Note that you don't actually have to set either one. They are both a convenience that allow you to type less.
 
Rod Singh
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CLASSPATH is used for the entire system; In other words, all Java applications on that machine -- use the CLASSPATH. On the other hand, if there is a need to override -- the CLASSPATH -- then -cp (or -classpath) option is used. Moreover, The CLASSPATH option can be added along with -cp option as well.

Using -cp or -classpath option is a preferred option.
 
Harikrishna Gorrepati
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I want to see an example work with classpath and example doesn't work without classpath. Can anyone provide couple of examples for this. Thank you for your help !!
 
Tina Smith
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Say you have a Java app that relies on an external jar 'ext-lib.jar'. Or for a real-world, JDBC example, a database-connected application...'ojdbc6.jar'.
Say for example, you have compiled your app into
/myapp/SomeApplication.jar
and your external libraries are in
/myapp/lib/ext-lib.jar
/myapp/lib/ojdbc6.jar

In this case, if you cd into /myapp and run

it will fail as soon as you get to some code that uses one of those libraries, because the JVM doesn't know to look in the lib folder.

But if you run

it will work fine because you've explicitly specified the location of your library files via the classpath so the JVM looks in the lib folder and finds them.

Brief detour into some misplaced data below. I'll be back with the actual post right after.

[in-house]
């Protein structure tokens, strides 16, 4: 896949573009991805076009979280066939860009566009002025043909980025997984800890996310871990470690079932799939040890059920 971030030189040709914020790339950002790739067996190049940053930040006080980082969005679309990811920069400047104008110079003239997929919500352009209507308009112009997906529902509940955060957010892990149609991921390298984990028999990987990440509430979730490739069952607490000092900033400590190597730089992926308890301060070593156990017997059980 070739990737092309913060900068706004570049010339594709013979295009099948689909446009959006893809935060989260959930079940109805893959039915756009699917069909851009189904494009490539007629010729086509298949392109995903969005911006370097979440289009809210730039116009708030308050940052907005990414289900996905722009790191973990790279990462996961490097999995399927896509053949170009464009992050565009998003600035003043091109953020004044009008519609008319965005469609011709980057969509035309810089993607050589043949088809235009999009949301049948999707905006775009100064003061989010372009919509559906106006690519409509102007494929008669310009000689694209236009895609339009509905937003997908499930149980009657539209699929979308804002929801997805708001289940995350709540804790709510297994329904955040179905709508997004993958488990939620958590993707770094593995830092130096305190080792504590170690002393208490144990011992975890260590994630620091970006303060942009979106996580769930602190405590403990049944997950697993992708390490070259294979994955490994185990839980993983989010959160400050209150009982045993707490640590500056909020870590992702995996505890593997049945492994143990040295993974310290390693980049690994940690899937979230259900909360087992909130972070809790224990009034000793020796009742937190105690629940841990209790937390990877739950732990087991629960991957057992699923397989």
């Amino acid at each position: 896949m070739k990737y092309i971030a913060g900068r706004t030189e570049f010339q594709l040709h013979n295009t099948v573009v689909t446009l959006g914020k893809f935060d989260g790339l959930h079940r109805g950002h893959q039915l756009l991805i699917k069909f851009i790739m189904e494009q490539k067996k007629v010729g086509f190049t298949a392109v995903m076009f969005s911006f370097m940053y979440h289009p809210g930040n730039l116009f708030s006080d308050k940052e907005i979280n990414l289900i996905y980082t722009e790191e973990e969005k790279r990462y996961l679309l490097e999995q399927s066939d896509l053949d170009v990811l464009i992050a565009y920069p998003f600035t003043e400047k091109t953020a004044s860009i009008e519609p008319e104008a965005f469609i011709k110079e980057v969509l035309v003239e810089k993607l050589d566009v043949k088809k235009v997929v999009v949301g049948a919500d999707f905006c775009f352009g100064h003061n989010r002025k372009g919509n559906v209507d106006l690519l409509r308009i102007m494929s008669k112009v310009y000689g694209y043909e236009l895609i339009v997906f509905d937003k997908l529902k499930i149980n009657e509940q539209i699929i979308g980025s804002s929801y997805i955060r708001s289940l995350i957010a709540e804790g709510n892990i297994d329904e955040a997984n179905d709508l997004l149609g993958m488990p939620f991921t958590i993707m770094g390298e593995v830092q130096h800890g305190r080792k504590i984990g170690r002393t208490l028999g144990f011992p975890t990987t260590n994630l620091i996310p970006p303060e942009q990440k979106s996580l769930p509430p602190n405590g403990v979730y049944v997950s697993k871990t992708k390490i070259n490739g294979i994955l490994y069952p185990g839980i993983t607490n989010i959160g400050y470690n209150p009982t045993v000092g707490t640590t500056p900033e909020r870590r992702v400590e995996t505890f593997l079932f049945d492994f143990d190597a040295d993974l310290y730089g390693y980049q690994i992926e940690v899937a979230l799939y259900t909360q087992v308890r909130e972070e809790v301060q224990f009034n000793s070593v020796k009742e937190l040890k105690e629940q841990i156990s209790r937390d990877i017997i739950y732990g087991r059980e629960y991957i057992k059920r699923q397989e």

I'm using the -cp option for setting CLASSPATH only for the given app because these settings are specific to this example, certainly not something I'd want to apply to all Java apps on my computer.

(Note Linux separates classpath args with a : rather than a ; )

Example assumes that your SomeApplication.jar file includes a main-class definition in the manifest file. Otherwise specify your.class.Name as the last argument, which is the startup class.
 
Jeff Verdegan
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Harikrishna Gorrepati wrote:I want to see an example work with classpath and example doesn't work without classpath. Can anyone provide couple of examples for this. Thank you for your help !!


A better approach would be for you to try to construct those examples yourself, based on the explanations you've been given so far, and if you have problems or questions, post what you tried and ask a specific question about the parts you didn't get.

Good luck!
 
Oliver Chase
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fred rosenberger wrote:PATH is used by the OS to find executables to run.

CLASSPATH is used by the JVM to find class files to run.

So, the OS uses the PATH variable to find the java executable, which then in turn uses the CLASSPATH to find the class files to run.

Note that you don't actually have to set either one. They are both a convenience that allow you to type less.


Thank you...this is the clearest explanation that I have seen yet. Concise yet complete.